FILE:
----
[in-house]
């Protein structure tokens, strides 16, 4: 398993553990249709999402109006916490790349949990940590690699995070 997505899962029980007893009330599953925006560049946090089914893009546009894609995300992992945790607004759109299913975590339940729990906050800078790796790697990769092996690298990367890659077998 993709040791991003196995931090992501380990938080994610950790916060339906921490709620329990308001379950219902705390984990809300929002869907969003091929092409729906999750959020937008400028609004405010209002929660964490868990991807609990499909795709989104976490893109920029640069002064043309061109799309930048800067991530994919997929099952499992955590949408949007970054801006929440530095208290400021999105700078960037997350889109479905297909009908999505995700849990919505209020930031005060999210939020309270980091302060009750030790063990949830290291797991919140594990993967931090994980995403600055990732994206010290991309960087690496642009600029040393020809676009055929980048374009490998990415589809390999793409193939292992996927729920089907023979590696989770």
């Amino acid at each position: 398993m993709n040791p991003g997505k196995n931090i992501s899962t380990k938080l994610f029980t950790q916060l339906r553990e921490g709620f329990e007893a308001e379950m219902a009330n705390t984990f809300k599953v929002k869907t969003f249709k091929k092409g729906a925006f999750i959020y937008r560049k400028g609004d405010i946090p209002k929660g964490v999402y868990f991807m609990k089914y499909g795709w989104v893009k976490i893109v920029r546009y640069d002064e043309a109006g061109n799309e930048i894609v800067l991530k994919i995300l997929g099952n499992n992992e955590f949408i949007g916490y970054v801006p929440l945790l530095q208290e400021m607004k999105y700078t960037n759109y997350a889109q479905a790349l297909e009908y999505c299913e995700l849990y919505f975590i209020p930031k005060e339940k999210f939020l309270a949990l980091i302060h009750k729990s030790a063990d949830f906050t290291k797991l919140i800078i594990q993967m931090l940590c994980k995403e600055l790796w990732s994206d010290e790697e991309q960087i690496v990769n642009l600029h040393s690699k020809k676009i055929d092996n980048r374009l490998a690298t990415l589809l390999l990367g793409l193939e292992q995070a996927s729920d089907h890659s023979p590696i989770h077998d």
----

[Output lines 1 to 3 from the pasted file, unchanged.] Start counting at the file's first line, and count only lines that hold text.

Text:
[in-house]
């Protein structure tokens, strides 16, 4: 398993553990249709999402109006916490790349949990940590690699995070 997505899962029980007893009330599953925006560049946090089914893009546009894609995300992992945790607004759109299913975590339940729990906050800078790796790697990769092996690298990367890659077998 993709040791991003196995931090992501380990938080994610950790916060339906921490709620329990308001379950219902705390984990809300929002869907969003091929092409729906999750959020937008400028609004405010209002929660964490868990991807609990499909795709989104976490893109920029640069002064043309061109799309930048800067991530994919997929099952499992955590949408949007970054801006929440530095208290400021999105700078960037997350889109479905297909009908999505995700849990919505209020930031005060999210939020309270980091302060009750030790063990949830290291797991919140594990993967931090994980995403600055990732994206010290991309960087690496642009600029040393020809676009055929980048374009490998990415589809390999793409193939292992996927729920089907023979590696989770």
């Amino acid at each position: 398993m993709n040791p991003g997505k196995n931090i992501s899962t380990k938080l994610f029980t950790q916060l339906r553990e921490g709620f329990e007893a308001e379950m219902a009330n705390t984990f809300k599953v929002k869907t969003f249709k091929k092409g729906a925006f999750i959020y937008r560049k400028g609004d405010i946090p209002k929660g964490v999402y868990f991807m609990k089914y499909g795709w989104v893009k976490i893109v920029r546009y640069d002064e043309a109006g061109n799309e930048i894609v800067l991530k994919i995300l997929g099952n499992n992992e955590f949408i949007g916490y970054v801006p929440l945790l530095q208290e400021m607004k999105y700078t960037n759109y997350a889109q479905a790349l297909e009908y999505c299913e995700l849990y919505f975590i209020p930031k005060e339940k999210f939020l309270a949990l980091i302060h009750k729990s030790a063990d949830f906050t290291k797991l919140i800078i594990q993967m931090l940590c994980k995403e600055l790796w990732s994206d010290e790697e991309q960087i690496v990769n642009l600029h040393s690699k020809k676009i055929d092996n980048r374009l490998a690298t990415l589809l390999l990367g793409l193939e292992q995070a996927s729920d089907h890659s023979p590696i989770h077998d």